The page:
The review also sheds new light on meetings involving Cameron and Hancock that took place in October 2019.

Hancock told Boardman that he had not expected other Greensill employees to be there and had thought he was just meeting Cameron. Cameron said that Hancock did know beforehand that he would be accompanied by colleagues including Greensill himself.

According to an email sent by Cameron to Hancock that was released to the review, Hancock was impressed by Greensill’s proposal to allow NHS workers to draw down on their salary early through an app.

The review claims that Heywood was “primarily responsible” for Greensill securing a role in government, during Cameron’s premiership.

There was mention of Greensill’s appointment to the Cabinet Office’s economic and domestic secretariat being referred to an “approvals board”, to which Heywood, who worked with the financier at Morgan Stanley, responded: “Sure – though it is bureaucracy gone mad!”

The review said Greensill was given official IT and security access for the Cabinet Office and, with Heywood’s support, for No 10.

The role in government provided Greensill “with a marketing platform for Greensill Capital’s business with the private sector”.

“It is unclear why Mr Greensill was permitted to remain an adviser to government on supply chain finance under these circumstances,” Boardman wrote.

Critics have claimed that Boardman should not have been in charge of the inquiry because of his close relationship with the government and the Conservative party – he has been a non-executive director at the Department for Business, Energy and Industrial Strategy and is a former Tory party candidate.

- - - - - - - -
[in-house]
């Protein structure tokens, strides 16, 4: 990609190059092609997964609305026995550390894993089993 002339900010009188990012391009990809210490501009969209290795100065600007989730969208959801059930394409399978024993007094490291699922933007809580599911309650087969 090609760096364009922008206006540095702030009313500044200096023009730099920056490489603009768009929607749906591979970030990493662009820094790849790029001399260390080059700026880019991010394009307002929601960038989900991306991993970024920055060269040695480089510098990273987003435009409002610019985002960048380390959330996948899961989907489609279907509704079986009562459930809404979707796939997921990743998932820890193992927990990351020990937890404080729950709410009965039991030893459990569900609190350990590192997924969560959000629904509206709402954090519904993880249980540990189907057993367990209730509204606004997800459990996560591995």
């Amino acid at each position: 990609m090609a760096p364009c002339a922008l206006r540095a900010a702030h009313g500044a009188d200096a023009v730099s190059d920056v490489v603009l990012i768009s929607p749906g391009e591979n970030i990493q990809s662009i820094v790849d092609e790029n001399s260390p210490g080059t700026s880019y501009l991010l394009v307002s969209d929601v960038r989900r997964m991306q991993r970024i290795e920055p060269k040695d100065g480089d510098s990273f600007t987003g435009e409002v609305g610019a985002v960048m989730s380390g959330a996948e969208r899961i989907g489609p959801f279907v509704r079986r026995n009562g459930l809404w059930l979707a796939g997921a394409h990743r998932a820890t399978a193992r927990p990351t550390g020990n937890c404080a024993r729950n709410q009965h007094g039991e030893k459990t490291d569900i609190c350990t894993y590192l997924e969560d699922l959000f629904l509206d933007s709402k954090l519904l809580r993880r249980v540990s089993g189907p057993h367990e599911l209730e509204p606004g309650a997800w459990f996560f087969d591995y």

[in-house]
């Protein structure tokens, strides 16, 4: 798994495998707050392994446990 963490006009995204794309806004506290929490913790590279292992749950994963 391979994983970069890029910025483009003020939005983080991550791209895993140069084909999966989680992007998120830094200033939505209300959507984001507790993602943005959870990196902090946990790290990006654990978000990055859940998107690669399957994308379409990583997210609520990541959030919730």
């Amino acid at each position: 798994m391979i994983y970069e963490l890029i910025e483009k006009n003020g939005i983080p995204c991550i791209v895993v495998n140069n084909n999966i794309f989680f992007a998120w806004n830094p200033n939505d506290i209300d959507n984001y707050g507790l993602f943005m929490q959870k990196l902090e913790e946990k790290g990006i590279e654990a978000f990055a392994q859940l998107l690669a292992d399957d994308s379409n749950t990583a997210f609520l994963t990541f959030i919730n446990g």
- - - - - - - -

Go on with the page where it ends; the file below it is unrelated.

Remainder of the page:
Reacting to the report, Suzanne Heywood, the widow of Lord Heywood of Whitehall, said the report was flawed, not least because no one was allowed to speak on her husband’s behalf.

“The conclusions of this review are a convenient diversion from the embarrassment the collapse of Greensill Capital continues to cause this government.

“Boardman has run a deeply flawed process from beginning to end, gagging representation for my late husband to facilitate his scapegoating, glossing over the ministerial approval of Francis Maude and the then government for Mr Greensill’s appointment,” she said.

Rayner said the terms of the inquiry had been limited to avoid a wider investigation of lobbying, privileged access and the revolving door between Whitehall and business.

“The rules that are supposed to regulate lobbying are completely unfit for purpose and require radical and immediate overhaul,” she said.

In April, Cameron accepted that he should have communicated with the government “through only the most formal of channels” rather than text messages to Sunak as he acknowledged missteps over the controversy.

Responding to the report, Cameron said he was “pleased that the report provides further confirmation that I broke no rules”.

“I have said all along that there are lessons to be learnt, and I agree on the need for more formal lines of communication.”